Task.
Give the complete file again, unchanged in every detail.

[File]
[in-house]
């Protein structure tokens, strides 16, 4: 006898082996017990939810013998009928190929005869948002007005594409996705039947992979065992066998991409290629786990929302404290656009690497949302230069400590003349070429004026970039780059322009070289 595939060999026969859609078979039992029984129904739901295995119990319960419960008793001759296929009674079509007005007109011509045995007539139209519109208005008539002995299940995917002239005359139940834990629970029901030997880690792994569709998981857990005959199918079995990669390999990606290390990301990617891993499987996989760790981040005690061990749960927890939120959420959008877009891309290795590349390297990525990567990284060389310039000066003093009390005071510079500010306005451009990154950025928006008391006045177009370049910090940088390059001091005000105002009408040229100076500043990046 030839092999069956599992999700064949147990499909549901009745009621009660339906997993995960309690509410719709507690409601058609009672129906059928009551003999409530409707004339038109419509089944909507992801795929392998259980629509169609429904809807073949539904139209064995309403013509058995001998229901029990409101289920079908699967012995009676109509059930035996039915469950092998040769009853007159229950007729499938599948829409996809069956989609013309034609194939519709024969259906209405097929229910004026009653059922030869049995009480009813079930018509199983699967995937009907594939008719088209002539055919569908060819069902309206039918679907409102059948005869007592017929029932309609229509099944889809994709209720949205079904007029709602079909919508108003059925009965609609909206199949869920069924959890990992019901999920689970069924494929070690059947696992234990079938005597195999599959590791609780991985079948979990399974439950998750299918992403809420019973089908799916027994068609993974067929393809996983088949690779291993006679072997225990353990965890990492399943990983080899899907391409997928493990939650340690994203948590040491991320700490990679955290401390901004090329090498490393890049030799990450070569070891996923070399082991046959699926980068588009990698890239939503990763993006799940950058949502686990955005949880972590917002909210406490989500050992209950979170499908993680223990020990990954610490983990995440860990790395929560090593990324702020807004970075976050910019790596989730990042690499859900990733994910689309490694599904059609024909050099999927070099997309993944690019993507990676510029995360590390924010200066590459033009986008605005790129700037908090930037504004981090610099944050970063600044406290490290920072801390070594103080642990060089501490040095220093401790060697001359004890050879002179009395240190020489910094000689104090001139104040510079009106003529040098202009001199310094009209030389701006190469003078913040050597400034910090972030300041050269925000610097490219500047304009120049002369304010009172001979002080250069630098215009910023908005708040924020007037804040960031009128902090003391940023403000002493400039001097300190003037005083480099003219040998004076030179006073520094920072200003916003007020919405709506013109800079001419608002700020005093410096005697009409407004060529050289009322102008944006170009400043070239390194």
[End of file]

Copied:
[in-house]
């Protein structure tokens, strides 16, 4: 006898082996017990939810013998009928190929005869948002007005594409996705039947992979065992066998991409290629786990929302404290656009690497949302230069400590003349070429004026970039780059322009070289 595939060999026969859609078979039992029984129904739901295995119990319960419960008793001759296929009674079509007005007109011509045995007539139209519109208005008539002995299940995917002239005359139940834990629970029901030997880690792994569709998981857990005959199918079995990669390999990606290390990301990617891993499987996989760790981040005690061990749960927890939120959420959008877009891309290795590349390297990525990567990284060389310039000066003093009390005071510079500010306005451009990154950025928006008391006045177009370049910090940088390059001091005000105002009408040229100076500043990046 030839092999069956599992999700064949147990499909549901009745009621009660339906997993995960309690509410719709507690409601058609009672129906059928009551003999409530409707004339038109419509089944909507992801795929392998259980629509169609429904809807073949539904139209064995309403013509058995001998229901029990409101289920079908699967012995009676109509059930035996039915469950092998040769009853007159229950007729499938599948829409996809069956989609013309034609194939519709024969259906209405097929229910004026009653059922030869049995009480009813079930018509199983699967995937009907594939008719088209002539055919569908060819069902309206039918679907409102059948005869007592017929029932309609229509099944889809994709209720949205079904007029709602079909919508108003059925009965609609909206199949869920069924959890990992019901999920689970069924494929070690059947696992234990079938005597195999599959590791609780991985079948979990399974439950998750299918992403809420019973089908799916027994068609993974067929393809996983088949690779291993006679072997225990353990965890990492399943990983080899899907391409997928493990939650340690994203948590040491991320700490990679955290401390901004090329090498490393890049030799990450070569070891996923070399082991046959699926980068588009990698890239939503990763993006799940950058949502686990955005949880972590917002909210406490989500050992209950979170499908993680223990020990990954610490983990995440860990790395929560090593990324702020807004970075976050910019790596989730990042690499859900990733994910689309490694599904059609024909050099999927070099997309993944690019993507990676510029995360590390924010200066590459033009986008605005790129700037908090930037504004981090610099944050970063600044406290490290920072801390070594103080642990060089501490040095220093401790060697001359004890050879002179009395240190020489910094000689104090001139104040510079009106003529040098202009001199310094009209030389701006190469003078913040050597400034910090972030300041050269925000610097490219500047304009120049002369304010009172001979002080250069630098215009910023908005708040924020007037804040960031009128902090003391940023403000002493400039001097300190003037005083480099003219040998004076030179006073520094920072200003916003007020919405709506013109800079001419608002700020005093410096005697009409407004060529050289009322102008944006170009400043070239390194």